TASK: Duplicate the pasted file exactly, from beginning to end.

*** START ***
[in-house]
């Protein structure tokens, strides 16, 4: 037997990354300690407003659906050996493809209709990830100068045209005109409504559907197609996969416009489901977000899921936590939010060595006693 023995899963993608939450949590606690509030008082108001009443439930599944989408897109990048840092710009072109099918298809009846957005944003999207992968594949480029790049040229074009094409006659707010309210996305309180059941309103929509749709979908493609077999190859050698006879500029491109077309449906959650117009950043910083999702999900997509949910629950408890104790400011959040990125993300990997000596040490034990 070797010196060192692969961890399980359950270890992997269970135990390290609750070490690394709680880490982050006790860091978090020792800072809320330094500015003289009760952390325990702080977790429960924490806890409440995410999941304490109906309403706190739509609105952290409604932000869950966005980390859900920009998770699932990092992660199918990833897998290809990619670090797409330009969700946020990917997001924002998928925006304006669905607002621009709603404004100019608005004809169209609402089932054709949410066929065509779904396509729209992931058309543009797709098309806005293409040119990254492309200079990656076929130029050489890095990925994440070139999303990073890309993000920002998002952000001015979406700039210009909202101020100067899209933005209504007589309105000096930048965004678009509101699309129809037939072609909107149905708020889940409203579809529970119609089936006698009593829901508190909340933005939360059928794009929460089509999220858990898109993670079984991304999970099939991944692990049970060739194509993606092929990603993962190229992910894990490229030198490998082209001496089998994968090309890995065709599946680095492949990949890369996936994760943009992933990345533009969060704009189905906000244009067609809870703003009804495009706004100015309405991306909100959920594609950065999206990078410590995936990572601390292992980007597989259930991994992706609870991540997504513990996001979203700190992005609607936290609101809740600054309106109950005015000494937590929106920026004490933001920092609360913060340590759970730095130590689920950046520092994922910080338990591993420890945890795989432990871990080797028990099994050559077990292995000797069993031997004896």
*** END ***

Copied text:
[in-house]
């Protein structure tokens, strides 16, 4: 037997990354300690407003659906050996493809209709990830100068045209005109409504559907197609996969416009489901977000899921936590939010060595006693 023995899963993608939450949590606690509030008082108001009443439930599944989408897109990048840092710009072109099918298809009846957005944003999207992968594949480029790049040229074009094409006659707010309210996305309180059941309103929509749709979908493609077999190859050698006879500029491109077309449906959650117009950043910083999702999900997509949910629950408890104790400011959040990125993300990997000596040490034990 070797010196060192692969961890399980359950270890992997269970135990390290609750070490690394709680880490982050006790860091978090020792800072809320330094500015003289009760952390325990702080977790429960924490806890409440995410999941304490109906309403706190739509609105952290409604932000869950966005980390859900920009998770699932990092992660199918990833897998290809990619670090797409330009969700946020990917997001924002998928925006304006669905607002621009709603404004100019608005004809169209609402089932054709949410066929065509779904396509729209992931058309543009797709098309806005293409040119990254492309200079990656076929130029050489890095990925994440070139999303990073890309993000920002998002952000001015979406700039210009909202101020100067899209933005209504007589309105000096930048965004678009509101699309129809037939072609909107149905708020889940409203579809529970119609089936006698009593829901508190909340933005939360059928794009929460089509999220858990898109993670079984991304999970099939991944692990049970060739194509993606092929990603993962190229992910894990490229030198490998082209001496089998994968090309890995065709599946680095492949990949890369996936994760943009992933990345533009969060704009189905906000244009067609809870703003009804495009706004100015309405991306909100959920594609950065999206990078410590995936990572601390292992980007597989259930991994992706609870991540997504513990996001979203700190992005609607936290609101809740600054309106109950005015000494937590929106920026004490933001920092609360913060340590759970730095130590689920950046520092994922910080338990591993420890945890795989432990871990080797028990099994050559077990292995000797069993031997004896």